When, therefore, that which is truly intellect intellectually perceives itself in its intellections, and the intelligible of it is not externally posited, but intellect itself is also the intelligible, it necessarily follows that in intellectual perception it possesses itself, and sees itself. But seeing itself, it perceives itself not to be void of intelligence, but intelligent. So that in primarily energizing intellectually, it will also have a perception that it sees intellectually, both being as one; nor can there be any conception of duplicity there. If, likewise, always perceiving intellectually it is that which it is, what place can there be for the conception which separates intellectual perception from the perceiving that it sees intellectually ? If, however, some one should introduce a third conception to the second, which asserts that it perceives that it sees intellectually, and should say that it understands (i.e., sees intellectually), that what understands understands, the absurdity is still more apparent. And why may not assertions of this kind be made to infinity r The reason, likewise, proceeding from intellect which may be adduced, and from which afterwards another reason is generated in the soul, so as to become a medium between intellect and soul, deprives the soul of intellectual perception, if it does not derive this reason from intellect, but from some other intermediate nature. Hence it would possess an image of reason, but not reason itself. And in short, it would not have a knowledge of intellect, nor would it be intelligent.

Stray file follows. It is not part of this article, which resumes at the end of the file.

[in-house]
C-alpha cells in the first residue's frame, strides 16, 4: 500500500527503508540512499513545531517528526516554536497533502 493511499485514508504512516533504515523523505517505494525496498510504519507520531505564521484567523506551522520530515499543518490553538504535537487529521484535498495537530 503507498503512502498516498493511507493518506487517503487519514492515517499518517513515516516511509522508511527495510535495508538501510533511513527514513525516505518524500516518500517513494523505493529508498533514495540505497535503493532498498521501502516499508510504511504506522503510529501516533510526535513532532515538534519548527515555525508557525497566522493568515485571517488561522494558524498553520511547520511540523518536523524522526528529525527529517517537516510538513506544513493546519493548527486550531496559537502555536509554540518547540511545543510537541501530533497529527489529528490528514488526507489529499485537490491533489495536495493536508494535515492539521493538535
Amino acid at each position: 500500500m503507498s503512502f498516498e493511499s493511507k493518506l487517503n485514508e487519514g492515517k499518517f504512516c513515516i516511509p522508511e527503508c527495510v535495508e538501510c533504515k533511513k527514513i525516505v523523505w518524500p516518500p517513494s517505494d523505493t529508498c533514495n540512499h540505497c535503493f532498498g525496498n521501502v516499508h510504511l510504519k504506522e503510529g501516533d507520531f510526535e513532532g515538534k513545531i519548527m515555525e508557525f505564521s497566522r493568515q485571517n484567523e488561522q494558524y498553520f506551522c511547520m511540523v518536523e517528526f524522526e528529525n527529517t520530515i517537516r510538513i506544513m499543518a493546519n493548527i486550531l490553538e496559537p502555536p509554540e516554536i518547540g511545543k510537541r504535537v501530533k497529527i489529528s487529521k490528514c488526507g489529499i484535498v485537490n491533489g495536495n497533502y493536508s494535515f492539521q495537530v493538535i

Ver online : ENÉADAS I-II (Gredos)


[1Plotin ne nomme nulle part dans ce livre les sectaires qu’il combat ; il se contente de les désigner vaguement par αὐτοί, ou par un verbe à la troisième personne du pluriel, tel que φήρουσι dans la phrase qui est l’objet de cette note : le sujet sous-entendu est évidemment les Gnostiques. Voy. la Note, p. 494.